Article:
Will Trainer's active and adventurous life changes suddenly when he is left a quadriplegic after an accident. He becomes bitter and angry, and longs only for death, no longer wanting his new life with all its physical and emotional pain. He makes an agreement with his distraught mother that he will give it six months to find a reason and desire to live. His mother tries various caregivers in the hope that one of them will be able to reach her withdrawn son.
Identity and self-concept disguise who we truly are. Sometimes confusion arises and a belief in changing the external: the body, form, or gender is thought to be a solution to the amnesia of this dream world.
Ira needs a miracle. He is unhappy; bound by uncertainty, unable to make decisions or complete his college dissertation and in a general state of confusion. Dumped by his therapist who suggested he “get unstuck and try something else,” he follows an inner prompt to enter a health club where the poster in the window asks, “What are you waiting for?”
This is a classic tale of the seeming fall from grace. As the film opens we see Lexi happily figure skating on the pond by her home. She is truly happy and in need of nothing; at Home and one with God, she is a symbol of innocence and wholeness.
We need our brothers. The ego’s deep commitment to remaining separate is healed through joining and interacting with others. When we turn in this direction, things can at first seem disorienting and upsetting, but with determination and perseverance, we begin to experience shifts in the mind as our hearts begin to open and we face our deep fear of intimacy.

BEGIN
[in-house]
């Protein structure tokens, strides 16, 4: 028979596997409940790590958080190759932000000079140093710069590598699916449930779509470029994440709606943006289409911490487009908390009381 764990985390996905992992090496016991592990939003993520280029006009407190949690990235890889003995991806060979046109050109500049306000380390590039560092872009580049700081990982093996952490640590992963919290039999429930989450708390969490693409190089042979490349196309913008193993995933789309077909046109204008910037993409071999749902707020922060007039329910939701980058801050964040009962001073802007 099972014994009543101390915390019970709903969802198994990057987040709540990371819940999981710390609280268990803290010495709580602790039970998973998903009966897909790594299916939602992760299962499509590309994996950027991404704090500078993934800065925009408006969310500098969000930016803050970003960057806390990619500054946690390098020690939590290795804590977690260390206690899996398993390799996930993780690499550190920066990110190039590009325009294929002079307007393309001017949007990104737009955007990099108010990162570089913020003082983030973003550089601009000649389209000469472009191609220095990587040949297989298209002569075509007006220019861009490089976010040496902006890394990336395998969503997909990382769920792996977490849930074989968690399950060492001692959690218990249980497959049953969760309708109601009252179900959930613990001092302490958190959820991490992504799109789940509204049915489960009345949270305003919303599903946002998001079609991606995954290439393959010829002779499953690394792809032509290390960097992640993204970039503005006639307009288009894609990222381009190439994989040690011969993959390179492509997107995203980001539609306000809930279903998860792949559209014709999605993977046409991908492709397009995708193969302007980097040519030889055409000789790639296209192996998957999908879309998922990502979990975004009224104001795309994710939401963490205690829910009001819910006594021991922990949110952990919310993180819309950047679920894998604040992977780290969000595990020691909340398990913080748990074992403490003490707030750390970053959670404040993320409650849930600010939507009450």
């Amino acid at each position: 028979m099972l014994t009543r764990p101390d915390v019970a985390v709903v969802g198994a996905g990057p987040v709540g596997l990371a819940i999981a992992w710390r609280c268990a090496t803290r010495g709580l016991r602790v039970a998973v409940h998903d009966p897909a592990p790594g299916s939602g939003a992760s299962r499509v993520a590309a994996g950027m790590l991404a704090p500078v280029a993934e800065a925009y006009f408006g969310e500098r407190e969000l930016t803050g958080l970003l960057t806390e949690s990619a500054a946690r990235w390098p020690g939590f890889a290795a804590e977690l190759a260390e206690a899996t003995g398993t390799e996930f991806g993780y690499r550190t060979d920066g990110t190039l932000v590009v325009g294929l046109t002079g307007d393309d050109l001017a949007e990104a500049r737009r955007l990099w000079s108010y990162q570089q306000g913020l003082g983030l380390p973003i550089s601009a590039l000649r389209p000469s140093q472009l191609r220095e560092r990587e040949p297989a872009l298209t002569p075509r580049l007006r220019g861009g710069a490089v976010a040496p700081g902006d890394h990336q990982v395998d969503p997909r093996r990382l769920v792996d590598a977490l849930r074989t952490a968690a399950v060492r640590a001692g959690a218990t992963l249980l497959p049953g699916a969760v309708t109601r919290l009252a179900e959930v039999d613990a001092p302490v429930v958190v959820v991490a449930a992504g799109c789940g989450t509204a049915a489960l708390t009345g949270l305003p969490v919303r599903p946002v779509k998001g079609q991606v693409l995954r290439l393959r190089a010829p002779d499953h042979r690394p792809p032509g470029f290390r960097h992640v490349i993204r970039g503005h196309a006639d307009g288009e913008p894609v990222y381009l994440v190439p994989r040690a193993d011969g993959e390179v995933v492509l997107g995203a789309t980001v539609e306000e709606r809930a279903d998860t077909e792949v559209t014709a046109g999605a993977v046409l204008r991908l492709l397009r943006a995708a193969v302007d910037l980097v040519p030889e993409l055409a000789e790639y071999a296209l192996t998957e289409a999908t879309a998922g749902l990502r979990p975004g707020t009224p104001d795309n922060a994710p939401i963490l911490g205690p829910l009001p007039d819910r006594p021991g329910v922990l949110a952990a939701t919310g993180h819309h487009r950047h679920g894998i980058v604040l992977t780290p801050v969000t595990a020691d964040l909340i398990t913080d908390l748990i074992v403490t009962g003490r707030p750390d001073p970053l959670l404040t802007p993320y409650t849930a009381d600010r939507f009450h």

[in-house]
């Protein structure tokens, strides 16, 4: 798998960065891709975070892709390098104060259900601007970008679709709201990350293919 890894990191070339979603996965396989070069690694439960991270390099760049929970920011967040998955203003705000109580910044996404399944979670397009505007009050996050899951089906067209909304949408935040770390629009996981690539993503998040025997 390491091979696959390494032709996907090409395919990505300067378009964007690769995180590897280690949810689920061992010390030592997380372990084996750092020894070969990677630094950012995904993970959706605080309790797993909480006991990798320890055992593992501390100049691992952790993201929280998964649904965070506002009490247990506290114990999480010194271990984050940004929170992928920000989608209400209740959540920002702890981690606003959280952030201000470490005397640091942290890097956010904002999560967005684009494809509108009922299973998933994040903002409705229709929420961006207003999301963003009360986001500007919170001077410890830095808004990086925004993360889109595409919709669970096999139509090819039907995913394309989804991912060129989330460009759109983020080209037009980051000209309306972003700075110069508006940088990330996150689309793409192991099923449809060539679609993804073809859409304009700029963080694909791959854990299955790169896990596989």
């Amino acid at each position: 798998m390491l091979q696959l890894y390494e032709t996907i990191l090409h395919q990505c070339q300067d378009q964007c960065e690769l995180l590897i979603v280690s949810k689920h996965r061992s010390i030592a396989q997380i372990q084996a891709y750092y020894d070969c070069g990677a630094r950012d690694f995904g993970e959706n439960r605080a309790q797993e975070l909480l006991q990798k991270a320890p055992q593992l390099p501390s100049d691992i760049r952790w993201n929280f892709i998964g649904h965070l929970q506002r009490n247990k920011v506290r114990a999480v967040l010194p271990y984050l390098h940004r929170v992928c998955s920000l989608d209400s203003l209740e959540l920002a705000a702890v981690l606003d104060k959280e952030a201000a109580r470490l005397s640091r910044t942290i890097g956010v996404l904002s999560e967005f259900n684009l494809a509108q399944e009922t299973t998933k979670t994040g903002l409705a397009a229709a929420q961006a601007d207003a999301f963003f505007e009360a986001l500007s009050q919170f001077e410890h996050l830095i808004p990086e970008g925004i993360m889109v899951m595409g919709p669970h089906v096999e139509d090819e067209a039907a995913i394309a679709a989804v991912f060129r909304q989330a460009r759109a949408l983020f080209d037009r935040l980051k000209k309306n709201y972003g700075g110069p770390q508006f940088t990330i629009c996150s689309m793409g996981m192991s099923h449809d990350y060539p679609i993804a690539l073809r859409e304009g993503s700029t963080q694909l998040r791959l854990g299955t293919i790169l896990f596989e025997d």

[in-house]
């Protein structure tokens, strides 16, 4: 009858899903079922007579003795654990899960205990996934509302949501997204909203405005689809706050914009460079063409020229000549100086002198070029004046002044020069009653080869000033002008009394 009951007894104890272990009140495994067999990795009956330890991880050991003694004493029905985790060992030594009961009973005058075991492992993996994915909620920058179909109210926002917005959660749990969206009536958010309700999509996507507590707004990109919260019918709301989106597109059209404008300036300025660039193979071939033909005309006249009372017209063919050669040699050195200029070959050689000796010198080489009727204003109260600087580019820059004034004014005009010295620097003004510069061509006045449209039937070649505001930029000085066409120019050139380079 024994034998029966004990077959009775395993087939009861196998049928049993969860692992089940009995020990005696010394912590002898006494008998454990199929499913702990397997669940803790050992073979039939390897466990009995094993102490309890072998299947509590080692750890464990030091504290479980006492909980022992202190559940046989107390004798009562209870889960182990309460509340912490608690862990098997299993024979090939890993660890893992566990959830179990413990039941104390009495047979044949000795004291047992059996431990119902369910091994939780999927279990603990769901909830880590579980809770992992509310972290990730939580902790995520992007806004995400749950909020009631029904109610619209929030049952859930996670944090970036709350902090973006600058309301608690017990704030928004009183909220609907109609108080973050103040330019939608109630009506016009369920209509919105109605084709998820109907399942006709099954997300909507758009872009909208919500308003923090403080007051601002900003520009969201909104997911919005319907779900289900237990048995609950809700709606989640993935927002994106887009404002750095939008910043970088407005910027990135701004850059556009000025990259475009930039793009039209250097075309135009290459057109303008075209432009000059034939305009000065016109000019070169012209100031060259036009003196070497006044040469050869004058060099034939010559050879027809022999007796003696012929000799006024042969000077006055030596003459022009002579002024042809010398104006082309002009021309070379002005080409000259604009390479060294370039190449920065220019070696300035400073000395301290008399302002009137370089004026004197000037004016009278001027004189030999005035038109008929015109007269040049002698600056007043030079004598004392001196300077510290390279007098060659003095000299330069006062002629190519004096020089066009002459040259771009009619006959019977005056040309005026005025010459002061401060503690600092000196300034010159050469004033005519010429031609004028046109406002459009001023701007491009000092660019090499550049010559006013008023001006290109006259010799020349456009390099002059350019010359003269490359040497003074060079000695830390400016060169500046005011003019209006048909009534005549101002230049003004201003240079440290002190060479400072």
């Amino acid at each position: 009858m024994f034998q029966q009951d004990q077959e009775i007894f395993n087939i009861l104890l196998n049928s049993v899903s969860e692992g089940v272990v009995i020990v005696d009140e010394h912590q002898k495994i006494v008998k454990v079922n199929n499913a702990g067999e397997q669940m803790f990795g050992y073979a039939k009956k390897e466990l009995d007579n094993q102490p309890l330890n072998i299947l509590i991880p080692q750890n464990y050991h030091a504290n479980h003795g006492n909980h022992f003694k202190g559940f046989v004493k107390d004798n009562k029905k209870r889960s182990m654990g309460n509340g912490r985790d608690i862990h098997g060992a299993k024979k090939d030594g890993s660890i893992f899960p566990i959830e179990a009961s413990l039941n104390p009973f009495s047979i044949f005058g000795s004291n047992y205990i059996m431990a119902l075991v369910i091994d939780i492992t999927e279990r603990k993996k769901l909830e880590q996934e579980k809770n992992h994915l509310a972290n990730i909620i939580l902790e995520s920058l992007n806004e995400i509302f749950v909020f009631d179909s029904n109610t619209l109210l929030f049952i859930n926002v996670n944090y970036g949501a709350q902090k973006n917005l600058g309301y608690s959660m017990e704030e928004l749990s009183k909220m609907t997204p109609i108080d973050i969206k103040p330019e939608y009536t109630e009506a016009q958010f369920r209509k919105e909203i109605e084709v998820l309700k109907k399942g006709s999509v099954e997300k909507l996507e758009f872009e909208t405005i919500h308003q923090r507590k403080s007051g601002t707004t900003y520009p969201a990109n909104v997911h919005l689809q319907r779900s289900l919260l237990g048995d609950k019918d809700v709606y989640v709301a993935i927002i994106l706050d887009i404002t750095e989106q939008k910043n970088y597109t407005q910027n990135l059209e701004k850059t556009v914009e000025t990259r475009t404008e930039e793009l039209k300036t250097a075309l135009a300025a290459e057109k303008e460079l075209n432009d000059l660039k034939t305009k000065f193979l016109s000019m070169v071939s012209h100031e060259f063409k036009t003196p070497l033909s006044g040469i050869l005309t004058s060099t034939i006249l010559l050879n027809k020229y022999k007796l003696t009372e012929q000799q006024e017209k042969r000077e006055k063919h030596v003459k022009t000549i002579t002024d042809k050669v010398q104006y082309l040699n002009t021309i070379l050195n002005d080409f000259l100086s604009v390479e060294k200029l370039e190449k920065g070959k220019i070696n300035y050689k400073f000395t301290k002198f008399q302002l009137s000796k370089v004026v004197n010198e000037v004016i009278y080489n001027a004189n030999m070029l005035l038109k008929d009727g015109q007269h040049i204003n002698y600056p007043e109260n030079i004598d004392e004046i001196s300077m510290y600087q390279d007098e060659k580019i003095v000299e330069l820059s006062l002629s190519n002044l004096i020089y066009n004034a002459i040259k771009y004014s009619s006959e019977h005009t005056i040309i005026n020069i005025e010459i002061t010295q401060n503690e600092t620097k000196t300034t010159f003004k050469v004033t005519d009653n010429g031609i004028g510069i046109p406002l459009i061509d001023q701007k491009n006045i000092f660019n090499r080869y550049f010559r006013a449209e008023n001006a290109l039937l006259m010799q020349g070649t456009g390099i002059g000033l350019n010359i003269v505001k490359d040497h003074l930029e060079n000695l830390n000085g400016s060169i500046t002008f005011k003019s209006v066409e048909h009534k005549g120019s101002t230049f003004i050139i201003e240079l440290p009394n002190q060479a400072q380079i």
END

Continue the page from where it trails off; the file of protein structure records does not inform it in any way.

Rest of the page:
Those who are destined to meet will meet. The script is written and there is nothing we can do to change that. Our struggles and upsets arise when we think we can control what plays out in the world of form.
Nothing in this world will satisfy you. When you forget this and pursue things in the world, the result is always the same. There can seem to be a temporary satisfaction, but the end result is always pain, guilt, and death.
Following the advice of his dying father, Hal only dates women who are physically beautiful. Hal however, wants to see women for their inner beauty, and his preoccupation with physical beauty has become a defense against true intimacy and connectedness.